Michael Vick might appreciate this film. Actually in all respects it is an excellent vehicle (similar to Go, 11:14, Crash, and Babel) for commingling the lives of three separate classes of characters who briefly come into violent contact without ever knowing one another.

Click here for links to places to buy or rent this movie in video and/or DVD format, or to buy the soundtrack, posters, books, even used videos, games, electronics and lots of other stuff. I suggest you shop at least two of these places before buying anything. Prices seem to vary continuously. For more information on this film, click on this link to The Internet Movie Database. Type in the name of the movie in the search box and press enter. You will be able to find background information on the film, the actors, and links to much more information.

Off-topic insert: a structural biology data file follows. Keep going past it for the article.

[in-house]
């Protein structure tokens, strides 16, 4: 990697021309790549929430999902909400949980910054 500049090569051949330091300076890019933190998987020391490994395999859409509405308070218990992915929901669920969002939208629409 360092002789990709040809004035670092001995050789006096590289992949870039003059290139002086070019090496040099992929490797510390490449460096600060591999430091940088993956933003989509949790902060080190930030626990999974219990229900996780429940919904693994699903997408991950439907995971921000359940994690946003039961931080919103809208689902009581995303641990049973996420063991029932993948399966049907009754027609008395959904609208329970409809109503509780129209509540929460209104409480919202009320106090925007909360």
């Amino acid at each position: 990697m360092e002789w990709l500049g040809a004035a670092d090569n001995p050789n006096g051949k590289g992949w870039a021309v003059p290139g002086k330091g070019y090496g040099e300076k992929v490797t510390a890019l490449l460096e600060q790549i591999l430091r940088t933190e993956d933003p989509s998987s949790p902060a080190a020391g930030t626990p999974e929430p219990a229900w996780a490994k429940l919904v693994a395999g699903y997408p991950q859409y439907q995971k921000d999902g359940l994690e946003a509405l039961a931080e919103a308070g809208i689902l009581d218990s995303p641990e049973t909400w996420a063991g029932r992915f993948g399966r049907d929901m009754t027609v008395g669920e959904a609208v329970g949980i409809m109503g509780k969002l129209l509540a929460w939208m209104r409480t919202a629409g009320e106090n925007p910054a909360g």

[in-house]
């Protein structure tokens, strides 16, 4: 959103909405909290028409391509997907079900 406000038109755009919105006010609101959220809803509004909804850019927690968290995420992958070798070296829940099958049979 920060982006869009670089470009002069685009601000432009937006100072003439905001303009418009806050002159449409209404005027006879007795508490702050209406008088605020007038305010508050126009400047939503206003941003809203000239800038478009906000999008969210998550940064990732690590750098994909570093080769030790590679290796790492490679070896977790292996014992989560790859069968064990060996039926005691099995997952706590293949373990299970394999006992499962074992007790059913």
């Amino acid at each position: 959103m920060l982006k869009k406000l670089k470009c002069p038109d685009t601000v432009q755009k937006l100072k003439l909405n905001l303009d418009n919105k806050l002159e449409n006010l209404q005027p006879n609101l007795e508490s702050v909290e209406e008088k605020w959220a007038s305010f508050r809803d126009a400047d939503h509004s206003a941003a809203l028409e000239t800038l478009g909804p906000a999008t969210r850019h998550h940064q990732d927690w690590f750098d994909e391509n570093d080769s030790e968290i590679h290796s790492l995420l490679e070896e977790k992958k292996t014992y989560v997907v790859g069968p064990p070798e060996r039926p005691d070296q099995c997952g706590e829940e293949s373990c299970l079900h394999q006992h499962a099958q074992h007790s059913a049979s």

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Copyright © 2007 Patrick Ivers. All rights reserved.
Reproduced with the permission of the copyright holder.
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Patrick Ivers can be reached via e-mail at nora's email address at juno. [Mailer button: image of letter and envelope]

(If you e-mail me with a question about this or any other movie or review, please mention the name of the movie you are asking the question about, otherwise I may have no way of knowing which film you are referring to)